By John Swartz
Here’s what you do Friday. Go downtown, do a little shopping, and listen to three of the bands playing in the Mariposa Folk Festival on the weekend. The Connors Brothers, The Doozies and Deeps follow each other starting at 2 p.m. on a stage right there in the middle of Mississaga Street.
Saturday, repeat, but with different bands. The music starts at 11 a.m. with A Leverage for Mountains at 11 a.m. Our own VK and the Legends of the Deep are on at noon. From 1 p.m. on it’s The Lifers, E.T.E. and James Gray.
Here’s the next thing. As part of your tour planning service, I recommend taking the bus. Orillia Transit will get you downtown and home very nicely (despite what some pot stirrers say).
But, “I’m going to the festival afterward,” and taking the car seems like a good option. OK, got that covered too. The festival is running a shuttle bus from downtown to Tudhope Park between noon and 6 p.m. Friday and 10 a.m. to 5 p.m. Saturday.
And before you start with, “but do I have to walk home after the Mariposa pub closes?” Yes you do, I’ve seen some of you at the end of the night. Or, you can take the other shuttle bus the festival is running. They have a bus leaving from Lions Oval starting at 1 p.m. Friday (9 a.m. Saturday and Sunday) with a pickup at Brian Orser Arena, and returning regularly to 1:15 a.m.
I hear some of you north end types going, “but…” There’s also a shuttle running from the Foodland parking lot, (with a stop downtown at Matchedash and Mississaga) beginning at 3:30 p.m. Friday (10 a.m. Saturday and Sunday).
You can park your cars at those places, but only in the designated spots, so look for the signs or you’ll get at ticket – and not to the show, unless you call traffic court a show.
This is the 20th festival in a row here in Orillia, 23rd if you skip the middle 36 years. I had a front row seat when Don Evans, Tim Lauer and Gord Ball brought this crazy idea to Orillia council to rescue Mariposa. No one else seemed to want the festival in their city and audiences were hit or miss the previous few years.
The first festival came with free protein in the form of bugs. Those hanging out near the main stage, or trailer as it was then, know what I mean, those who were on stage definitely do. Gordon Lightfoot was the name the weekend rode on. The festival turned into a solid thing the first few years and has managed to grow ever since.
I remember there were more than a few folks who thought Mariposa was going to flop. I think those were the same people who told me in 1996 Wayne Newton would never come to Casino Rama to do a show. No community is complete without it’s pessimists, or without those who think big ideas.
Every year I try to write a little something about most of the acts appearing, but as time moved on, the task become bigger and impossible to give everyone even a sentence. Even trying to spread the wealth back then was hard because some unknown name got left out and those usually proved to be the ones I should have written about beforehand (remember Serena Ryder?).So check out the line up here for yourself.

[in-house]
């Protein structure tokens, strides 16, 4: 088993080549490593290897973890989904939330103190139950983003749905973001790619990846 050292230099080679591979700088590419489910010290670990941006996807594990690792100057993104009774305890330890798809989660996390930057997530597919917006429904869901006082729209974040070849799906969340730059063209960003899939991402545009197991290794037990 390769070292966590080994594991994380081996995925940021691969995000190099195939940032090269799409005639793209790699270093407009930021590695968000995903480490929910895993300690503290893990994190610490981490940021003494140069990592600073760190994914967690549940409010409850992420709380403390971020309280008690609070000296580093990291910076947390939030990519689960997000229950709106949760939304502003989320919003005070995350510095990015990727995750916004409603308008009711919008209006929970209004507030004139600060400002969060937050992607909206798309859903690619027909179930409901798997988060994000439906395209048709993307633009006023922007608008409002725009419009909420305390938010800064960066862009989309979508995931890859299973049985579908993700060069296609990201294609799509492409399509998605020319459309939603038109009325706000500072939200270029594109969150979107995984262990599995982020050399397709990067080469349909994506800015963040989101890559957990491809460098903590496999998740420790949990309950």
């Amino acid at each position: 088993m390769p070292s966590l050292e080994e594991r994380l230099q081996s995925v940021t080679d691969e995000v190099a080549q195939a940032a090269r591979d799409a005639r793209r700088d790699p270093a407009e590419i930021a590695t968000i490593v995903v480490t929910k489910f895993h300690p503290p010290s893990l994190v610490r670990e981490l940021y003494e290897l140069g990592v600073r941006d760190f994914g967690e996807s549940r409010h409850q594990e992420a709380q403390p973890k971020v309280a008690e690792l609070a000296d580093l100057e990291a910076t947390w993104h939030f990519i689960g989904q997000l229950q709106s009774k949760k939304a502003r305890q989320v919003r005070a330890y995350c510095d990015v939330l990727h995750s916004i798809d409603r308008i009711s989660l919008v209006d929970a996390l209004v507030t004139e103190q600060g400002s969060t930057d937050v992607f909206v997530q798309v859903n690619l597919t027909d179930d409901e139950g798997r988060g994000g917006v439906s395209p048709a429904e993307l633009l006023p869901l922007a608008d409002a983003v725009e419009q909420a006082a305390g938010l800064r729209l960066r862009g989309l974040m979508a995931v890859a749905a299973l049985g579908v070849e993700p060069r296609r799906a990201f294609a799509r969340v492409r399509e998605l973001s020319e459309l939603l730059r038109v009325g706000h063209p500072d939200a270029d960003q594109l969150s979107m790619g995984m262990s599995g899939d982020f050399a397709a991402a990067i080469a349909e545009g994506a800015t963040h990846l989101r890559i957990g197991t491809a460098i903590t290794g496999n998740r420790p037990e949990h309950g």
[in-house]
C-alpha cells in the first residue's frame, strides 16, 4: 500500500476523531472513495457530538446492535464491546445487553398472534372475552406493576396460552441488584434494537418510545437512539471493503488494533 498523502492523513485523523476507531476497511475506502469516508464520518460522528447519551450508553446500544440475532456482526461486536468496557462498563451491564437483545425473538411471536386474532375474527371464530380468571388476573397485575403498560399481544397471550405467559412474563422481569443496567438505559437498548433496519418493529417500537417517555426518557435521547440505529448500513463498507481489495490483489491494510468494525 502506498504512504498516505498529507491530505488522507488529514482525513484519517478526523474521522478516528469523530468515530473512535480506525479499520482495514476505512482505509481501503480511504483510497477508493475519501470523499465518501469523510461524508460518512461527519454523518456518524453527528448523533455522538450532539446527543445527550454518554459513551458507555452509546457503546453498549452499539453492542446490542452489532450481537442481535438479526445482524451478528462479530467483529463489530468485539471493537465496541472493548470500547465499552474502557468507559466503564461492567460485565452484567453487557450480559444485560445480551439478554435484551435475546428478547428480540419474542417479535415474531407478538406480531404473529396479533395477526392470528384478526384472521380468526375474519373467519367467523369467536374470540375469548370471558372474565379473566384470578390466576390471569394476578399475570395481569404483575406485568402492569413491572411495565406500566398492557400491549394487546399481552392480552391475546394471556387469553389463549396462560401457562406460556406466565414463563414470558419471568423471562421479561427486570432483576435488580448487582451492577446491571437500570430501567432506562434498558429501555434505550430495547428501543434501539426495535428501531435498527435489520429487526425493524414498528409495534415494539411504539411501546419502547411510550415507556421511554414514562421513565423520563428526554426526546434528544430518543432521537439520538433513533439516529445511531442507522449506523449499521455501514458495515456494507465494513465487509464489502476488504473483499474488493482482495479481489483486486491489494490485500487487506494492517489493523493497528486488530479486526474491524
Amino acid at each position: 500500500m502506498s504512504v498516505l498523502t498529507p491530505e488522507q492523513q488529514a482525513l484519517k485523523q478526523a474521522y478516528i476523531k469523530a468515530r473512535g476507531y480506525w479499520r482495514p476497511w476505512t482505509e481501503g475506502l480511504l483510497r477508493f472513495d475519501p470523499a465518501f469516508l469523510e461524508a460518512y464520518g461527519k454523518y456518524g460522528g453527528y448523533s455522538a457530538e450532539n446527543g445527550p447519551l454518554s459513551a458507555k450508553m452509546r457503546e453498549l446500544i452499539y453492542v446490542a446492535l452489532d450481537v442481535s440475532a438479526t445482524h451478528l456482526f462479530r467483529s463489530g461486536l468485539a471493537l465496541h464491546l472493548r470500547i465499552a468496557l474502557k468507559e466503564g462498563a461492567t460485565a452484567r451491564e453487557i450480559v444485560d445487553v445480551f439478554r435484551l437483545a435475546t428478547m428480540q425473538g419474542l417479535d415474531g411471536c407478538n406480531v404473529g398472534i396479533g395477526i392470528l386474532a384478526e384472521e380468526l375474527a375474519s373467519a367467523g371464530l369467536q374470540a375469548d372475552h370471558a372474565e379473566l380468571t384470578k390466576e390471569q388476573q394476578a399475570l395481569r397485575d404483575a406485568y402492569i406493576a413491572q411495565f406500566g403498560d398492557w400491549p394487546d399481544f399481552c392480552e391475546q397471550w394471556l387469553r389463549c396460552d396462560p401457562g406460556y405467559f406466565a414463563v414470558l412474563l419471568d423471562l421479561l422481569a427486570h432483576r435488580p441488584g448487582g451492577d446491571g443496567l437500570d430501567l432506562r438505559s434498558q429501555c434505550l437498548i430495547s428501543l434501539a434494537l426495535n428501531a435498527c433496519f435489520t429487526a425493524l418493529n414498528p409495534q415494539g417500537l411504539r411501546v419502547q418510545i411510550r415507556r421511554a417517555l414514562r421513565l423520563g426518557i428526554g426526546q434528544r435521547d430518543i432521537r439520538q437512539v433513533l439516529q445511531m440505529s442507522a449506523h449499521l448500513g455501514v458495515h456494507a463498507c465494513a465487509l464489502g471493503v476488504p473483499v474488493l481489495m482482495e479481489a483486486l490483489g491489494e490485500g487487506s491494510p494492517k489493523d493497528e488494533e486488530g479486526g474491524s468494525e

The short take is, it doesn’t matter who is playing the festival, every year has been a goldmine of great music, you know the names are going to be good, and some of the others are going to cough up a performance or two that everyone will be talking about Monday morning.
If you haven’t got tickets yet you can still get them online. I spoke with Mariposa president, Pam Carter, just before publication and she said two things – tickets are selling better than last year, and you better hurry before the festival is sold out. Kids under 12 get in free when accompanied by an adult. Teens get a great deal, 26 bucks for the weekend.
That Was Something
Not all instances of any given art from are created equal. I’m no big fan of modern dance. Not the kind you’d see down at the club, but the kind the intellegencia raves over, put on in theaters.
It’s like ice skating, the Olympic kind – mostly infuriating. I swore off watching figure skating long ago (as my oldest and dearest friend – a fan of figure skating to this day will tell you) because of the disregard for the nuances of the music used to skate (or in this case dance) to drives me batty.
So I went to see Looking for Elvis and The Man in Black at the Opera House last Friday night with no high hope of being amazed by anything. Usually when I’m going to an event I’m not excited about I concentrate on the technical things, in this case, are the individual dancers good, do they exhibit some mastery of what they are doing, is their timing right with each other, are the costumes right or exceptional, does the set contribute to the program? Those kinds of things. I try to ignore what it is they are doing with, or to, the music because, well, I know it will drive me nuts otherwise.
Second segment into the Elvis set, about a minute into A Little Less Conversation, I’m starting to notice something. The dancers weren’t dancing to the music, per se, they weren’t even dancing with each other (all 7 of them), but they started to speed up their movements relative to the beat of the music. At a certain climatic musical point they had evolved from being grossly out of time to locked in – and some of them were doing the same moves, then more of them were.